Linters are styleguide checkers that often provide a command line interface and editor integrations. Like previously mentioned with styleguides, there is probably one for each language (if not, what a great opportunity!). The following are some example linters:
A styleguide and linter work hand-in-hand. Together they ensure that code that violates the styleguide is flagged before it is committed to the codebase. There really is no downside to using a linter, and in most cases the benefits far outweigh the effort to set up in your editor. I highly recommend that everyone takes advantage of linters within your editor.
If your team is completely set on having customized styles that differ from a popular styleguide, I would still encourage using one as a base. In an ideal scenario it is possible to use inheritance, where you can then inherit the rules from your choice of popular styleguide. If this isn’t possible, then the next best option is to simply copy the whole guide and use that as your base and make modifications to it.
Each styleguide/linter has their own implementation and handling of their configurations. You will have to explore each and see how to deal with the inheritance. For example, ESLint and Rubocop define how to extend/inherit from other styleguides.
Using a styleguide and linter, it becomes easy to identify and cut off the distractions of inconsistent styles early. If you can fix stylistic changes as you modify the underlying code, then the future you or your teammates won’t have to deal with it later. In addition, during code reviews everyone knows that all stylistic changes should be taken care of, thus reducing the mental burden.
[Image from xkcd]
It’s great that you want to get a consistent style in an existing project. Now comes an important decision, “Do we apply all the style fixes immediately, or as we encounter them?” The answer is situational and many factors can influence what works best for your project and team.
With a sweeping change, a lot of code might be modified, although nothing should be functionally different, as we are just dealing with stylistic edits. This can impact the effectiveness of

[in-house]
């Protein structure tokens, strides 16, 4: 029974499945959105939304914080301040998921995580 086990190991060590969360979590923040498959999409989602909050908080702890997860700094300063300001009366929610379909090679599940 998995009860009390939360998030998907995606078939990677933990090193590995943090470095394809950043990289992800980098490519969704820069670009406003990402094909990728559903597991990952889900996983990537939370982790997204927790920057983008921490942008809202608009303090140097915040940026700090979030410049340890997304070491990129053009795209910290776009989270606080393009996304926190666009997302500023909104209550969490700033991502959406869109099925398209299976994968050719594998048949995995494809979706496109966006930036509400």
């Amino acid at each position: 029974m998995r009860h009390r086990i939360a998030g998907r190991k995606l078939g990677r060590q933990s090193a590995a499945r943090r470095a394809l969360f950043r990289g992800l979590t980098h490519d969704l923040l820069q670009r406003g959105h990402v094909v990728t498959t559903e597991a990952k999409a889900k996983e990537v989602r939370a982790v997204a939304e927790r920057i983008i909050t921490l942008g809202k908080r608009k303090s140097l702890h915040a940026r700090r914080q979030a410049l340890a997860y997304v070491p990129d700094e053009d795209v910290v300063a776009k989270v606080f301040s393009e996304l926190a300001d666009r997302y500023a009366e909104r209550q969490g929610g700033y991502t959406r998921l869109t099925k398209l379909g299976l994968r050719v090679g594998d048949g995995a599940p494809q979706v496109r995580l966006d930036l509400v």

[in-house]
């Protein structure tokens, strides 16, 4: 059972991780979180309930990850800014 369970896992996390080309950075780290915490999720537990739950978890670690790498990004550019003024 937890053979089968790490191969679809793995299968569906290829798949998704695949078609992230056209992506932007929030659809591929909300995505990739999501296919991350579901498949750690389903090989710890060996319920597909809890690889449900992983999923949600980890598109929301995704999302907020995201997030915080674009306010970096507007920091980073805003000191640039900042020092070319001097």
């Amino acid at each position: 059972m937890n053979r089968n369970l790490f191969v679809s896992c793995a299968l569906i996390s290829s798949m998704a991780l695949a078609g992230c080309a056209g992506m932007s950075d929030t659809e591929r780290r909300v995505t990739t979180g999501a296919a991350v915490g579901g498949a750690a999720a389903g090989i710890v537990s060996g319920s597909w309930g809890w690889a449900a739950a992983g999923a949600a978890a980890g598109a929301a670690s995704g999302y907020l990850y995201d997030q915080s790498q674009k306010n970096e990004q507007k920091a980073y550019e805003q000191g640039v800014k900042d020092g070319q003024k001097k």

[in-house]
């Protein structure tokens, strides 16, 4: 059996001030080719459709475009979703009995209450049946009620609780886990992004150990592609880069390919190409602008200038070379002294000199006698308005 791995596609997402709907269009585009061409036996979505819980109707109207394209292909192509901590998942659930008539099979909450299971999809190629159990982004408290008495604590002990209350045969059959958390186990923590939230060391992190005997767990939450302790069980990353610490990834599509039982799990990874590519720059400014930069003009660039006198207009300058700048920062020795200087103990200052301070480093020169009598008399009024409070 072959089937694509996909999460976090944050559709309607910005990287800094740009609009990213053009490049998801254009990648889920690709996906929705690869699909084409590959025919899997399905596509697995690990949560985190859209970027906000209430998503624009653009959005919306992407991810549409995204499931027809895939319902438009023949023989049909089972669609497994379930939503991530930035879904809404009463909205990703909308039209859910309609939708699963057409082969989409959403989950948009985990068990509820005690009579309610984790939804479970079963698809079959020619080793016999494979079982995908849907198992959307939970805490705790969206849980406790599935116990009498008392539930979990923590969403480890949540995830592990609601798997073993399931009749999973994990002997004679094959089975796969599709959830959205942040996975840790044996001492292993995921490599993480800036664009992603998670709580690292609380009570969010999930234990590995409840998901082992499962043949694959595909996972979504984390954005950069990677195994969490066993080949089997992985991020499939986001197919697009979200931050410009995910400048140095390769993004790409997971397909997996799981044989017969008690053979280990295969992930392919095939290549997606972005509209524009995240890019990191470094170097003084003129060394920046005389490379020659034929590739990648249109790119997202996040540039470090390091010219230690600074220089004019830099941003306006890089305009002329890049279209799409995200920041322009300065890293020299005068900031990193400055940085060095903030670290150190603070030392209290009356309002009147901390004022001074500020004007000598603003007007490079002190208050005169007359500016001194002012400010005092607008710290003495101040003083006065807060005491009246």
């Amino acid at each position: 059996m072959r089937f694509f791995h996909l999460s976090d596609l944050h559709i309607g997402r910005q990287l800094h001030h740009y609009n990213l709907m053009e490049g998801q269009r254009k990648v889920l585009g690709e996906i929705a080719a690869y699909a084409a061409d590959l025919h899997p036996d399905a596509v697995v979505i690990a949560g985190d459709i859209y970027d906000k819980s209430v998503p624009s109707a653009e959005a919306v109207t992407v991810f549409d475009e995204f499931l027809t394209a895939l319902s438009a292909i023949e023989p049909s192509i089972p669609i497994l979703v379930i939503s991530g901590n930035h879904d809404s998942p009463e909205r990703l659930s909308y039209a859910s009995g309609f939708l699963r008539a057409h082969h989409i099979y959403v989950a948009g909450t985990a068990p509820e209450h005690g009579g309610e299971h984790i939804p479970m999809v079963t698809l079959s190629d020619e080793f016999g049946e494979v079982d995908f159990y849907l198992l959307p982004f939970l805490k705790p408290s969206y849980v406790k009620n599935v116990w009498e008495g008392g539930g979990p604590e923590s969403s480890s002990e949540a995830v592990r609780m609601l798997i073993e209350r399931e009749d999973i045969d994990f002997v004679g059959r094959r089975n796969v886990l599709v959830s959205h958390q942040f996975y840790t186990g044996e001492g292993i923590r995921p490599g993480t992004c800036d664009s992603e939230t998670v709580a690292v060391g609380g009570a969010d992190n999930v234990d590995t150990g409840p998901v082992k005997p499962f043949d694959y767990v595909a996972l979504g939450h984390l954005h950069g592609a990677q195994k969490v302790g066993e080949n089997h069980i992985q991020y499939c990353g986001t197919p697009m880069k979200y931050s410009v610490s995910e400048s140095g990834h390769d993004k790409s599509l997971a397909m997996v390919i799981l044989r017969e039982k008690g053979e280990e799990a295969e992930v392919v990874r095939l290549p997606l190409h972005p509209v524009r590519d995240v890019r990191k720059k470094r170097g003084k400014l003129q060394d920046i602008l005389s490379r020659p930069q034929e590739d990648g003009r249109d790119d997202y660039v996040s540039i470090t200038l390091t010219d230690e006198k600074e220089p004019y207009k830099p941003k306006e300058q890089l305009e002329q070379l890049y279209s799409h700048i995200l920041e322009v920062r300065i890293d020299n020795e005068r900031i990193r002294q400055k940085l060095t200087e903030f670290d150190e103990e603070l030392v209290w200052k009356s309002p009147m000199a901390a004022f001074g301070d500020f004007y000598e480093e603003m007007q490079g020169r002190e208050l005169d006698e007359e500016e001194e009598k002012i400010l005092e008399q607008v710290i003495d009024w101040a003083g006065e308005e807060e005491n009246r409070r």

git blame as the latest commit might simply be “Sweeping Style Changes”, and not the actual commit you were hoping for. Fortunately, there are ways to look deeper into the
git log and find the actual content you are looking for (i.e., Git Evolution). With a sweeping change of style fixes, the project afterwards would be in a conistent state of styles.
By fixing style issues as you encounter them, it leaves a lot to interpretation by team members. “Do I fix the whole file when I touch a line within it?”, “Do I only fix styles for the lines I touch?”. In either case the commits will contain two concepts now going forward: feature/bug changes and style changes. Not only does this muddy the usefulness of looking back in the commit history, but code reviews now also contain the style element that everyone has to look at. Overall, the distractions of incrementally dealing with style changes never stop. Even while editing or reading the codebase you will subconsciously see the inconsistent style changes which leads to more distractions.
In my personal opinion, rip the band-aid off and just make a sweeping change of style fixes to put your project in a pristine state. In a legacy system, it might make sense to simply do the incremental approach as it would not be often that one would make changes in the battle-tested system.
git blamecan be resolved with proper tools.